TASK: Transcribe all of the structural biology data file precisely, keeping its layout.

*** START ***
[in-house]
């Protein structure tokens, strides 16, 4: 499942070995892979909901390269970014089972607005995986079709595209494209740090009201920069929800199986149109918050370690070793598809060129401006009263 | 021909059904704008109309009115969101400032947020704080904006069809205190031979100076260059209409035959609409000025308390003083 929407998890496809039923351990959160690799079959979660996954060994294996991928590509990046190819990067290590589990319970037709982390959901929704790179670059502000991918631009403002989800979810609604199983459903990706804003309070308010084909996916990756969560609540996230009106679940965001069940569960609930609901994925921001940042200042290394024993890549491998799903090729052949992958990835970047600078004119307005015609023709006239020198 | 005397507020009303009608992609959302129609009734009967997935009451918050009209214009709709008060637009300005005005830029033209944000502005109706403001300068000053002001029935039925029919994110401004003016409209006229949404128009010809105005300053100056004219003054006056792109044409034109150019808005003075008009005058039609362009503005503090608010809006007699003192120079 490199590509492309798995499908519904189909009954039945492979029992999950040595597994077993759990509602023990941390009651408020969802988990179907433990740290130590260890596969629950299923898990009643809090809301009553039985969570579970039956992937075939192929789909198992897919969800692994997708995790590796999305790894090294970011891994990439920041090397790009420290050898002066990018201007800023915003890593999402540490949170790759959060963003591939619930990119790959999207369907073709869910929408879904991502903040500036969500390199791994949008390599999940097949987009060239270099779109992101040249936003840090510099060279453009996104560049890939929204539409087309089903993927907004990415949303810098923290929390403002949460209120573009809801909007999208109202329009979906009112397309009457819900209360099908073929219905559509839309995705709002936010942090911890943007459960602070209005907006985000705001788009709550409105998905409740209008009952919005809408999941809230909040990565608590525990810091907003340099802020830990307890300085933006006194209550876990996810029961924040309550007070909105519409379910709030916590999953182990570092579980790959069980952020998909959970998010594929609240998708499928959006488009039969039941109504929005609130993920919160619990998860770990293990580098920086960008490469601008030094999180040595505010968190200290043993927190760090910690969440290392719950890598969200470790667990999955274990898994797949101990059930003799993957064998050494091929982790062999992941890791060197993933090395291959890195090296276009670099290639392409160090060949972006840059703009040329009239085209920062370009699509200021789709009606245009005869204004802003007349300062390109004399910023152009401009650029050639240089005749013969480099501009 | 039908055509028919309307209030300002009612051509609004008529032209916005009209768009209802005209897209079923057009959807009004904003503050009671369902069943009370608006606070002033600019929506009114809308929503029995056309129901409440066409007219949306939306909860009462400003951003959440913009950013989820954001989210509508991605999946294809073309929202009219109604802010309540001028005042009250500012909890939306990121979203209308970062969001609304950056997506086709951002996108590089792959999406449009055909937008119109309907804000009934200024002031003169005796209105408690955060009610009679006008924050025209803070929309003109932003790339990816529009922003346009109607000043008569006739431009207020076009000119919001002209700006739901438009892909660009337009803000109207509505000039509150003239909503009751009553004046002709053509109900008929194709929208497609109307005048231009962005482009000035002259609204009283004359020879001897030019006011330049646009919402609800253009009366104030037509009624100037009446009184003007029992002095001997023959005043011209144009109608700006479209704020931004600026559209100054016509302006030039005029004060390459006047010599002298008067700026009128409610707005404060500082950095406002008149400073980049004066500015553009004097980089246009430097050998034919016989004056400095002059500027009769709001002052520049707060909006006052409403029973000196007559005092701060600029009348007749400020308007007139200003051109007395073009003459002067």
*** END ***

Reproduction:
[in-house]
């Protein structure tokens, strides 16, 4: 499942070995892979909901390269970014089972607005995986079709595209494209740090009201920069929800199986149109918050370690070793598809060129401006009263 | 021909059904704008109309009115969101400032947020704080904006069809205190031979100076260059209409035959609409000025308390003083 929407998890496809039923351990959160690799079959979660996954060994294996991928590509990046190819990067290590589990319970037709982390959901929704790179670059502000991918631009403002989800979810609604199983459903990706804003309070308010084909996916990756969560609540996230009106679940965001069940569960609930609901994925921001940042200042290394024993890549491998799903090729052949992958990835970047600078004119307005015609023709006239020198 | 005397507020009303009608992609959302129609009734009967997935009451918050009209214009709709008060637009300005005005830029033209944000502005109706403001300068000053002001029935039925029919994110401004003016409209006229949404128009010809105005300053100056004219003054006056792109044409034109150019808005003075008009005058039609362009503005503090608010809006007699003192120079 490199590509492309798995499908519904189909009954039945492979029992999950040595597994077993759990509602023990941390009651408020969802988990179907433990740290130590260890596969629950299923898990009643809090809301009553039985969570579970039956992937075939192929789909198992897919969800692994997708995790590796999305790894090294970011891994990439920041090397790009420290050898002066990018201007800023915003890593999402540490949170790759959060963003591939619930990119790959999207369907073709869910929408879904991502903040500036969500390199791994949008390599999940097949987009060239270099779109992101040249936003840090510099060279453009996104560049890939929204539409087309089903993927907004990415949303810098923290929390403002949460209120573009809801909007999208109202329009979906009112397309009457819900209360099908073929219905559509839309995705709002936010942090911890943007459960602070209005907006985000705001788009709550409105998905409740209008009952919005809408999941809230909040990565608590525990810091907003340099802020830990307890300085933006006194209550876990996810029961924040309550007070909105519409379910709030916590999953182990570092579980790959069980952020998909959970998010594929609240998708499928959006488009039969039941109504929005609130993920919160619990998860770990293990580098920086960008490469601008030094999180040595505010968190200290043993927190760090910690969440290392719950890598969200470790667990999955274990898994797949101990059930003799993957064998050494091929982790062999992941890791060197993933090395291959890195090296276009670099290639392409160090060949972006840059703009040329009239085209920062370009699509200021789709009606245009005869204004802003007349300062390109004399910023152009401009650029050639240089005749013969480099501009 | 039908055509028919309307209030300002009612051509609004008529032209916005009209768009209802005209897209079923057009959807009004904003503050009671369902069943009370608006606070002033600019929506009114809308929503029995056309129901409440066409007219949306939306909860009462400003951003959440913009950013989820954001989210509508991605999946294809073309929202009219109604802010309540001028005042009250500012909890939306990121979203209308970062969001609304950056997506086709951002996108590089792959999406449009055909937008119109309907804000009934200024002031003169005796209105408690955060009610009679006008924050025209803070929309003109932003790339990816529009922003346009109607000043008569006739431009207020076009000119919001002209700006739901438009892909660009337009803000109207509505000039509150003239909503009751009553004046002709053509109900008929194709929208497609109307005048231009962005482009000035002259609204009283004359020879001897030019006011330049646009919402609800253009009366104030037509009624100037009446009184003007029992002095001997023959005043011209144009109608700006479209704020931004600026559209100054016509302006030039005029004060390459006047010599002298008067700026009128409610707005404060500082950095406002008149400073980049004066500015553009004097980089246009430097050998034919016989004056400095002059500027009769709001002052520049707060909006006052409403029973000196007559005092701060600029009348007749400020308007007139200003051109007395073009003459002067």